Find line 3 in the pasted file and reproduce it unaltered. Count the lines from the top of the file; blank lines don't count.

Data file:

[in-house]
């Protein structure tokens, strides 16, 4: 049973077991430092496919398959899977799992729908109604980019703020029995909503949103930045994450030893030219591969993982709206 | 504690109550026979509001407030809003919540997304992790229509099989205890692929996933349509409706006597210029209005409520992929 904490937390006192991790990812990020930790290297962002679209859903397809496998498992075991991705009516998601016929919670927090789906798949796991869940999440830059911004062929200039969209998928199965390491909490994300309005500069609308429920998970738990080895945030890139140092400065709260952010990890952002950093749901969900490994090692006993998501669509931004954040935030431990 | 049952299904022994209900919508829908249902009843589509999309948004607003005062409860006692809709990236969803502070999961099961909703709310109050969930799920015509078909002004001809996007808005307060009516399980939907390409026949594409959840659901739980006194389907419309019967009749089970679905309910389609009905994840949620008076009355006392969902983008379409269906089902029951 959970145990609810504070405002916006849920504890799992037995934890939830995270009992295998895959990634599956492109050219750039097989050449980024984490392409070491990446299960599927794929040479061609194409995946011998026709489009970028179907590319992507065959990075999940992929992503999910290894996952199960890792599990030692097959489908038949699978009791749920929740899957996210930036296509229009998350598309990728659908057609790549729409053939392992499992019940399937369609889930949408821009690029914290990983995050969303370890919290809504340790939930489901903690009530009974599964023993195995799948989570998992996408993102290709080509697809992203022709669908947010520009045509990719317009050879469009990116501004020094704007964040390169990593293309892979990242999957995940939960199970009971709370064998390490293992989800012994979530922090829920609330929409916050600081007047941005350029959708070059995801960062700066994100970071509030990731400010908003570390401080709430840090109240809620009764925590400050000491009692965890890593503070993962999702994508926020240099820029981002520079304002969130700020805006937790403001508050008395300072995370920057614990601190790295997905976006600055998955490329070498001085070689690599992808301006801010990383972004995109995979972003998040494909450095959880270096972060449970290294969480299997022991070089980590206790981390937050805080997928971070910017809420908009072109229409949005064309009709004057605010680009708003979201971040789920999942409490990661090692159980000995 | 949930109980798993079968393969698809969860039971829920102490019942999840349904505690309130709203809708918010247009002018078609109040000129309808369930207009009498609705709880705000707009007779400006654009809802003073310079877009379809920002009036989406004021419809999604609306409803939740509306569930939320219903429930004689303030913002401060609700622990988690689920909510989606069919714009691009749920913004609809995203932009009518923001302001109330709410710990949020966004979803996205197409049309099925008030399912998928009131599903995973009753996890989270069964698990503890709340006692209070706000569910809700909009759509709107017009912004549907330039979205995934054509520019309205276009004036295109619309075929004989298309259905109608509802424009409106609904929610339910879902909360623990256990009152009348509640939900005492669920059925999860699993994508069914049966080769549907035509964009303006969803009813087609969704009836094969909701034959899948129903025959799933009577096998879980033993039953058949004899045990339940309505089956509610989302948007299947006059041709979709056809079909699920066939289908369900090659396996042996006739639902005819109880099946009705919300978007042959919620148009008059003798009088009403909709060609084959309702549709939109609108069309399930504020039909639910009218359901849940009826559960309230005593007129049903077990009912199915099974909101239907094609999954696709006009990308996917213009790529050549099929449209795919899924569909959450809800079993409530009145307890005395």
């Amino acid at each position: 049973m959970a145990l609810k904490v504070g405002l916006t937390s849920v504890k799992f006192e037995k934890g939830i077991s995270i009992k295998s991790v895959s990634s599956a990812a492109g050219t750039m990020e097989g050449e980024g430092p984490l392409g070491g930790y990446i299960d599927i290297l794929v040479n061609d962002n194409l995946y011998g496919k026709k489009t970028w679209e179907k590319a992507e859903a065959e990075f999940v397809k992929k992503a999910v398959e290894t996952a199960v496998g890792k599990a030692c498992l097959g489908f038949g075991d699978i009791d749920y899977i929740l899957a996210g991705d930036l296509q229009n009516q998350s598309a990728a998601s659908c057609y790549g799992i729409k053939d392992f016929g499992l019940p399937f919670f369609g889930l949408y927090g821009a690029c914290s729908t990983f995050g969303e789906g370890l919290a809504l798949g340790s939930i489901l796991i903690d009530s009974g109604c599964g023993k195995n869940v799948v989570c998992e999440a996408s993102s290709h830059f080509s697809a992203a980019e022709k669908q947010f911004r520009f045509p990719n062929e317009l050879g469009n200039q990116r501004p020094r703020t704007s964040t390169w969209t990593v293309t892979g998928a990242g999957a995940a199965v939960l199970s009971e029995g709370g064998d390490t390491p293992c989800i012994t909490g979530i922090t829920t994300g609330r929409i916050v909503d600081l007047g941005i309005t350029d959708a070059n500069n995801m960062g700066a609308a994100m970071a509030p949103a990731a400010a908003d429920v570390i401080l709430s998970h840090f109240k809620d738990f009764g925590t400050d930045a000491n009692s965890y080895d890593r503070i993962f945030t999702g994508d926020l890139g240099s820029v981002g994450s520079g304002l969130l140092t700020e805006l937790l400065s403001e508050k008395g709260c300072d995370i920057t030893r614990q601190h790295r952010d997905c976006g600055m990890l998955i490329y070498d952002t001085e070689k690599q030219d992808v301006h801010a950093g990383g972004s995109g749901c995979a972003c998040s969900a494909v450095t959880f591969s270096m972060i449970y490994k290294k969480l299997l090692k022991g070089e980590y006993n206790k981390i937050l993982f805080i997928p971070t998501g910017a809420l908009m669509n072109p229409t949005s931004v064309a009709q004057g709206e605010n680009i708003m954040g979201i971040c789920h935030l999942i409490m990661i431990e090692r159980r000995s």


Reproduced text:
């Amino acid at each position: 049973m959970a145990l609810k904490v504070g405002l916006t937390s849920v504890k799992f006192e037995k934890g939830i077991s995270i009992k295998s991790v895959s990634s599956a990812a492109g050219t750039m990020e097989g050449e980024g430092p984490l392409g070491g930790y990446i299960d599927i290297l794929v040479n061609d962002n194409l995946y011998g496919k026709k489009t970028w679209e179907k590319a992507e859903a065959e990075f999940v397809k992929k992503a999910v398959e290894t996952a199960v496998g890792k599990a030692c498992l097959g489908f038949g075991d699978i009791d749920y899977i929740l899957a996210g991705d930036l296509q229009n009516q998350s598309a990728a998601s659908c057609y790549g799992i729409k053939d392992f016929g499992l019940p399937f919670f369609g889930l949408y927090g821009a690029c914290s729908t990983f995050g969303e789906g370890l919290a809504l798949g340790s939930i489901l796991i903690d009530s009974g109604c599964g023993k195995n869940v799948v989570c998992e999440a996408s993102s290709h830059f080509s697809a992203a980019e022709k669908q947010f911004r520009f045509p990719n062929e317009l050879g469009n200039q990116r501004p020094r703020t704007s964040t390169w969209t990593v293309t892979g998928a990242g999957a995940a199965v939960l199970s009971e029995g709370g064998d390490t390491p293992c989800i012994t909490g979530i922090t829920t994300g609330r929409i916050v909503d600081l007047g941005i309005t350029d959708a070059n500069n995801m960062g700066a609308a994100m970071a509030p949103a990731a400010a908003d429920v570390i401080l709430s998970h840090f109240k809620d738990f009764g925590t400050d930045a000491n009692s965890y080895d890593r503070i993962f945030t999702g994508d926020l890139g240099s820029v981002g994450s520079g304002l969130l140092t700020e805006l937790l400065s403001e508050k008395g709260c300072d995370i920057t030893r614990q601190h790295r952010d997905c976006g600055m990890l998955i490329y070498d952002t001085e070689k690599q030219d992808v301006h801010a950093g990383g972004s995109g749901c995979a972003c998040s969900a494909v450095t959880f591969s270096m972060i449970y490994k290294k969480l299997l090692k022991g070089e980590y006993n206790k981390i937050l993982f805080i997928p971070t998501g910017a809420l908009m669509n072109p229409t949005s931004v064309a009709q004057g709206e605010n680009i708003m954040g979201i971040c789920h935030l999942i409490m990661i431990e090692r159980r000995s």